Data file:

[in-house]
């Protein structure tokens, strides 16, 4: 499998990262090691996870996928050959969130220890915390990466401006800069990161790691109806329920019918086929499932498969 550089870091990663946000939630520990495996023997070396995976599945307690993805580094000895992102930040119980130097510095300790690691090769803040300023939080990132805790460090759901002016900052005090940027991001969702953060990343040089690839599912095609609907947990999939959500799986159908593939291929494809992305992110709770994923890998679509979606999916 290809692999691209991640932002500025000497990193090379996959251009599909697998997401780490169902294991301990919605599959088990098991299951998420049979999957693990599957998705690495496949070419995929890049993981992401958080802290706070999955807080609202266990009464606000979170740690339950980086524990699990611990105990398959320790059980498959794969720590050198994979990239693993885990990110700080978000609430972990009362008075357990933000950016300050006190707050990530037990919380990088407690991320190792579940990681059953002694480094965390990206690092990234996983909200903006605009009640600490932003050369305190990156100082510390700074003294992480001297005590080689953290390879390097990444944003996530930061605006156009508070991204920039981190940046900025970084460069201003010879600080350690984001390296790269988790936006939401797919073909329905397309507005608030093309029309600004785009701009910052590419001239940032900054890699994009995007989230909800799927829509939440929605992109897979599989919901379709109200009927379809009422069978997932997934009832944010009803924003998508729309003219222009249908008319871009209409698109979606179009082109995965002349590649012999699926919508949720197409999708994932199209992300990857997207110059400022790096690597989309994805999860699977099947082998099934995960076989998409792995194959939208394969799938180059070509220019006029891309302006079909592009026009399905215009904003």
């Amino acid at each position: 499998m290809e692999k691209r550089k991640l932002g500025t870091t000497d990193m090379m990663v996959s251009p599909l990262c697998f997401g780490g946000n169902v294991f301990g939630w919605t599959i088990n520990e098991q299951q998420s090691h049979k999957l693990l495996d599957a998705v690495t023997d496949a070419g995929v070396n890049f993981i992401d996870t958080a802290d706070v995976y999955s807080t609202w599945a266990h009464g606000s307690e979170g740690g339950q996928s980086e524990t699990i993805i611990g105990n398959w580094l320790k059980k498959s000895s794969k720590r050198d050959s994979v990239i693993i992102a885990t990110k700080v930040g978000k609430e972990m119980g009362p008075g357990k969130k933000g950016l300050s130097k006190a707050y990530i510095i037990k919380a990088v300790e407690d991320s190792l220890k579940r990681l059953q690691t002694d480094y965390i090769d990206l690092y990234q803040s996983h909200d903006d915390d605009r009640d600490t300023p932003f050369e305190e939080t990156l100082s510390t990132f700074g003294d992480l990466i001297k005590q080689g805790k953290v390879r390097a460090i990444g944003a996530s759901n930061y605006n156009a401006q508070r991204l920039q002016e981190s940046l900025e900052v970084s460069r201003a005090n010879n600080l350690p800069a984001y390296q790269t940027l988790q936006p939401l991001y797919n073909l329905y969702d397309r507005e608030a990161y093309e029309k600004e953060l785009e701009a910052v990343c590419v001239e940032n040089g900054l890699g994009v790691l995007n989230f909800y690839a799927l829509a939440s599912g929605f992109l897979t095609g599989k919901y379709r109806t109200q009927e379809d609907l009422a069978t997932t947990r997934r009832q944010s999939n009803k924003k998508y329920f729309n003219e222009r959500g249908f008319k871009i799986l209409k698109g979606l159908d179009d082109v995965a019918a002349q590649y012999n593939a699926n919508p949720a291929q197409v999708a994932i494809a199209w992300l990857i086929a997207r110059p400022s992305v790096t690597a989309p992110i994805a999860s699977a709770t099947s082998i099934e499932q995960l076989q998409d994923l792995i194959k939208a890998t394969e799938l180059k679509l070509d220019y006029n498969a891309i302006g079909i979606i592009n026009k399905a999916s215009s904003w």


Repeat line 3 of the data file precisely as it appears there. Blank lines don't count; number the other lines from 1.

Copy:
């Amino acid at each position: 499998m290809e692999k691209r550089k991640l932002g500025t870091t000497d990193m090379m990663v996959s251009p599909l990262c697998f997401g780490g946000n169902v294991f301990g939630w919605t599959i088990n520990e098991q299951q998420s090691h049979k999957l693990l495996d599957a998705v690495t023997d496949a070419g995929v070396n890049f993981i992401d996870t958080a802290d706070v995976y999955s807080t609202w599945a266990h009464g606000s307690e979170g740690g339950q996928s980086e524990t699990i993805i611990g105990n398959w580094l320790k059980k498959s000895s794969k720590r050198d050959s994979v990239i693993i992102a885990t990110k700080v930040g978000k609430e972990m119980g009362p008075g357990k969130k933000g950016l300050s130097k006190a707050y990530i510095i037990k919380a990088v300790e407690d991320s190792l220890k579940r990681l059953q690691t002694d480094y965390i090769d990206l690092y990234q803040s996983h909200d903006d915390d605009r009640d600490t300023p932003f050369e305190e939080t990156l100082s510390t990132f700074g003294d992480l990466i001297k005590q080689g805790k953290v390879r390097a460090i990444g944003a996530s759901n930061y605006n156009a401006q508070r991204l920039q002016e981190s940046l900025e900052v970084s460069r201003a005090n010879n600080l350690p800069a984001y390296q790269t940027l988790q936006p939401l991001y797919n073909l329905y969702d397309r507005e608030a990161y093309e029309k600004e953060l785009e701009a910052v990343c590419v001239e940032n040089g900054l890699g994009v790691l995007n989230f909800y690839a799927l829509a939440s599912g929605f992109l897979t095609g599989k919901y379709r109806t109200q009927e379809d609907l009422a069978t997932t947990r997934r009832q944010s999939n009803k924003k998508y329920f729309n003219e222009r959500g249908f008319k871009i799986l209409k698109g979606l159908d179009d082109v995965a019918a002349q590649y012999n593939a699926n919508p949720a291929q197409v999708a994932i494809a199209w992300l990857i086929a997207r110059p400022s992305v790096t690597a989309p992110i994805a999860s699977a709770t099947s082998i099934e499932q995960l076989q998409d994923l792995i194959k939208a890998t394969e799938l180059k679509l070509d220019y006029n498969a891309i302006g079909i979606i592009n026009k399905a999916s215009s904003w």